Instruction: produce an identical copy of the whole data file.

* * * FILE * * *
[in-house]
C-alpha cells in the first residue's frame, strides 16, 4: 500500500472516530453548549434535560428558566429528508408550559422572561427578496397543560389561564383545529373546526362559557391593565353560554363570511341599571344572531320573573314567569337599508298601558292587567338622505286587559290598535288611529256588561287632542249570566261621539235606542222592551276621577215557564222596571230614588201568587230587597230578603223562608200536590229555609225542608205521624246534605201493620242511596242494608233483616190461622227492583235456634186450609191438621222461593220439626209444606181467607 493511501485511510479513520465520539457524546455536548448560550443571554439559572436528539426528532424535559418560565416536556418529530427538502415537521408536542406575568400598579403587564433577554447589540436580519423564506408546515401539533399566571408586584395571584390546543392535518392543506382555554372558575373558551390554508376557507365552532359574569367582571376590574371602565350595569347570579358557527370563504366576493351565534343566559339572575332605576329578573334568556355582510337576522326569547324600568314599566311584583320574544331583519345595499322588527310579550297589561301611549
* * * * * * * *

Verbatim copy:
[in-house]
C-alpha cells in the first residue's frame, strides 16, 4: 500500500472516530453548549434535560428558566429528508408550559422572561427578496397543560389561564383545529373546526362559557391593565353560554363570511341599571344572531320573573314567569337599508298601558292587567338622505286587559290598535288611529256588561287632542249570566261621539235606542222592551276621577215557564222596571230614588201568587230587597230578603223562608200536590229555609225542608205521624246534605201493620242511596242494608233483616190461622227492583235456634186450609191438621222461593220439626209444606181467607 493511501485511510479513520465520539457524546455536548448560550443571554439559572436528539426528532424535559418560565416536556418529530427538502415537521408536542406575568400598579403587564433577554447589540436580519423564506408546515401539533399566571408586584395571584390546543392535518392543506382555554372558575373558551390554508376557507365552532359574569367582571376590574371602565350595569347570579358557527370563504366576493351565534343566559339572575332605576329578573334568556355582510337576522326569547324600568314599566311584583320574544331583519345595499322588527310579550297589561301611549